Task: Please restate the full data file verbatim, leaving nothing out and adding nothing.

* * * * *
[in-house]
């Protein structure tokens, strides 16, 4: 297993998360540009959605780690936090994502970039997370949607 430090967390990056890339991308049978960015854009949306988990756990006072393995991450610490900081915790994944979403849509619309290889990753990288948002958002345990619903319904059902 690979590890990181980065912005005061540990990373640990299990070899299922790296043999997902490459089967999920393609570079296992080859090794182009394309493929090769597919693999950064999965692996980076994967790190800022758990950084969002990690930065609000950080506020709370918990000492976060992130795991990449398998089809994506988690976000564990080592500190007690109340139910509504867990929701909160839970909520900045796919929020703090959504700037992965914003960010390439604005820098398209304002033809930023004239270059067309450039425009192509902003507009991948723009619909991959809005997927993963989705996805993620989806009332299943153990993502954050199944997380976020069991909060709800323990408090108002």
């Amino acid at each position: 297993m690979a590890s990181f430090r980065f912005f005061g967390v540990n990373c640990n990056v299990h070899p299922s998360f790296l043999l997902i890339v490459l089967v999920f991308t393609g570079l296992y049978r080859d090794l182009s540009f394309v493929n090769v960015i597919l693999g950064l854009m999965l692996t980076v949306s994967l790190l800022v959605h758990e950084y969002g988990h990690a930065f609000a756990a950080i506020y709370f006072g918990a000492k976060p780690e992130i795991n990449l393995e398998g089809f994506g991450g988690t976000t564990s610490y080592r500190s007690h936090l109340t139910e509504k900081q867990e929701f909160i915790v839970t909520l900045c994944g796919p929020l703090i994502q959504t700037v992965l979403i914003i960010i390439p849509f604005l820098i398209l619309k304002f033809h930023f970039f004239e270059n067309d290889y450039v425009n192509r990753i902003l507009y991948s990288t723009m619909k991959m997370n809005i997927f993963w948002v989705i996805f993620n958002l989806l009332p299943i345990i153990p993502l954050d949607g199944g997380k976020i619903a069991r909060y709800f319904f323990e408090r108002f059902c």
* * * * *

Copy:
[in-house]
């Protein structure tokens, strides 16, 4: 297993998360540009959605780690936090994502970039997370949607 430090967390990056890339991308049978960015854009949306988990756990006072393995991450610490900081915790994944979403849509619309290889990753990288948002958002345990619903319904059902 690979590890990181980065912005005061540990990373640990299990070899299922790296043999997902490459089967999920393609570079296992080859090794182009394309493929090769597919693999950064999965692996980076994967790190800022758990950084969002990690930065609000950080506020709370918990000492976060992130795991990449398998089809994506988690976000564990080592500190007690109340139910509504867990929701909160839970909520900045796919929020703090959504700037992965914003960010390439604005820098398209304002033809930023004239270059067309450039425009192509902003507009991948723009619909991959809005997927993963989705996805993620989806009332299943153990993502954050199944997380976020069991909060709800323990408090108002």
């Amino acid at each position: 297993m690979a590890s990181f430090r980065f912005f005061g967390v540990n990373c640990n990056v299990h070899p299922s998360f790296l043999l997902i890339v490459l089967v999920f991308t393609g570079l296992y049978r080859d090794l182009s540009f394309v493929n090769v960015i597919l693999g950064l854009m999965l692996t980076v949306s994967l790190l800022v959605h758990e950084y969002g988990h990690a930065f609000a756990a950080i506020y709370f006072g918990a000492k976060p780690e992130i795991n990449l393995e398998g089809f994506g991450g988690t976000t564990s610490y080592r500190s007690h936090l109340t139910e509504k900081q867990e929701f909160i915790v839970t909520l900045c994944g796919p929020l703090i994502q959504t700037v992965l979403i914003i960010i390439p849509f604005l820098i398209l619309k304002f033809h930023f970039f004239e270059n067309d290889y450039v425009n192509r990753i902003l507009y991948s990288t723009m619909k991959m997370n809005i997927f993963w948002v989705i996805f993620n958002l989806l009332p299943i345990i153990p993502l954050d949607g199944g997380k976020i619903a069991r909060y709800f319904f323990e408090r108002f059902c």